Weekly Snippets, Snipes & Snides
March 27 - April 1, 2006
AirAsia's Got The Upper Hand - In a most unusual collaboration with MAS, AirAsia seems to have got the better deal in terms of domestic routes. Both MAS and AirAsia would benefit from leveraging off each other as connecting hubs but AirAsia should be sporting a wider grin. AirAsia will take over 96 non-trunk domestic routes and would be sharing capacity with MAS on 19 domestic routes. This will help MAS to reduce its number of aircrafts from 40 to 21. AirAsia will probably not buy the aircrafts from MAS as they have just two types of aircrafts now, and adding another type would increase maintenance cost. MAS would also (finally) be reducing manpower count from 23,000 to 16,500. AirAsia would be working with MAS to try and absorb some of the staff affected by the MAS' layoffs. The other longer term kicker is to have AirAsia owning the new LCC terminal in Subang. For AirAsia, the fundamentals are ticking along nicely but the valuation is a bit rich no matter how you cut it. It deserves to be at a premium even when compared to other LCCs but it still needs to be lower. From its current price of RM1.76, savvy investors should look to pick up AirAsia anywhere between RM1.50-1.55 (if it does come down at all). As for MAS, even though some of the recent developments with AirAsia are what I would support, the turnaround is unlikely to yield the kind of profits for the stock to be at RM3.04 (current price). Even with a 75% success rate with its turnaround plan, MAS is not likely to see earnings returns more than their cost of capital. Still, that is what you get with a stock that has less than 30% in free float.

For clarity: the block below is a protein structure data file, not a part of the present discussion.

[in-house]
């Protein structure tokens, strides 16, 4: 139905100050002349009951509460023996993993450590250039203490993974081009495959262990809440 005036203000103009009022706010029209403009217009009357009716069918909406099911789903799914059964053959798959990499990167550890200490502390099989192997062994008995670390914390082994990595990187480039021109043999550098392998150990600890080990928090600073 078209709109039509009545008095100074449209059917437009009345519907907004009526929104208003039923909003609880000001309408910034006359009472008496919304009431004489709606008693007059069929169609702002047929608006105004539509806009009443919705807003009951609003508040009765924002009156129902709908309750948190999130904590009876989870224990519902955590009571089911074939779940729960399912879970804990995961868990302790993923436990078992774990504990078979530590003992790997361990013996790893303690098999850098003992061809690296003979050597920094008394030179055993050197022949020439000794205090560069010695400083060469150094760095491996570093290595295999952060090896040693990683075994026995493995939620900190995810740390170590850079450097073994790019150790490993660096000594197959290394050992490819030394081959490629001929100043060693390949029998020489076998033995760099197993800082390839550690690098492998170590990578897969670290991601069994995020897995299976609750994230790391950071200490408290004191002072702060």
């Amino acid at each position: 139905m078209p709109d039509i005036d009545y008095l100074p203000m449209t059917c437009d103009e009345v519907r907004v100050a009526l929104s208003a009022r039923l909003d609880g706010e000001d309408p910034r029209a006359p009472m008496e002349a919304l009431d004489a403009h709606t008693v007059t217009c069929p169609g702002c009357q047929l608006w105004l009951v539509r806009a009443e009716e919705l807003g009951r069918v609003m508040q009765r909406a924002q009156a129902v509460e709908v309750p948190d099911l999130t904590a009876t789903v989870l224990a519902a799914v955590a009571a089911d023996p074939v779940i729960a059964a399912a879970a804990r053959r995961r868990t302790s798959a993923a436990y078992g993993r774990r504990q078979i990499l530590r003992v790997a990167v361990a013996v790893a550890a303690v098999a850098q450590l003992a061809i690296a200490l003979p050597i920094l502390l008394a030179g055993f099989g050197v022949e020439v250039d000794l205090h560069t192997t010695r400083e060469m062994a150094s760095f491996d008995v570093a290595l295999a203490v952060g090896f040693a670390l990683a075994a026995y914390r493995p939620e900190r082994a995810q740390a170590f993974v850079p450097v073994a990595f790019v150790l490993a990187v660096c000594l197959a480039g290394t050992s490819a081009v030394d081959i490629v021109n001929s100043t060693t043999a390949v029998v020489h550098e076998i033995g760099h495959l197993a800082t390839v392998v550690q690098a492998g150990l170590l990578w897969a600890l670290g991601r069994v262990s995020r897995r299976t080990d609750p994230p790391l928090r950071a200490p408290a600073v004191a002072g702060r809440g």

Temasek's Limitation - As written in my blog on Temasek and GIC, both these entities are facing more obstacles in the international investing strategy. Most of the industries they are interested in are also sensitive strategic sectors, such as telcos, energy, aviation, banking and real estate. Hence certain countries are likely to limit the exposure to a single investor or foreign government linked entity. No government will look at Temasek (or any of its controlled GLCs) as being any different from GIC despite both company's protestations. The recent rebuff of DBS Group's bid to buy Korea Exchange Bank was due to the fact that DBS' largest shareholder Temasek is not a bank. In India, the government rejected a joint bid by Singapore Technologies (Temasek controlled) and Telekom Malaysia for 48% of mobile operator Idea Cellular - main reason being that Temasek already owns a stake in Bharti Tele-Ventures. Even in Malaysia, SingTel (again controlled by Temasek) had to sell down its stake in Southern Bank after breaching the 5% threshold - as it already indirectly controls another Malaysian bank in Alliance Bank. The issue will get more complicated as more important companies are added to the stable. The recent acquisition of the 11.5% stake in Standard Chartered Bank is a good example. StanChart have a lot of strategic stakes in various "sensitive countries" such as China, South Korea, Thailand and Indonesia - how will that be viewed when the regulators consider Temasek's actual holdings in their banking sector. Maybe the best way to get around that is to get big fund managers such as Fidelity or Capital Group to set up a huge sector fund, e.g. European Bank Sector Fund or Asia-Pacific Bank Sector Fund - if Temasek or GIC puts in US$5 billion into these funds, they could account for just 20%-30% of that fund, and any investments made by the fund would not be viewed as so political - that would work if Temasek's interest is solely in accumulating profit growth that is. Or am I mistaken?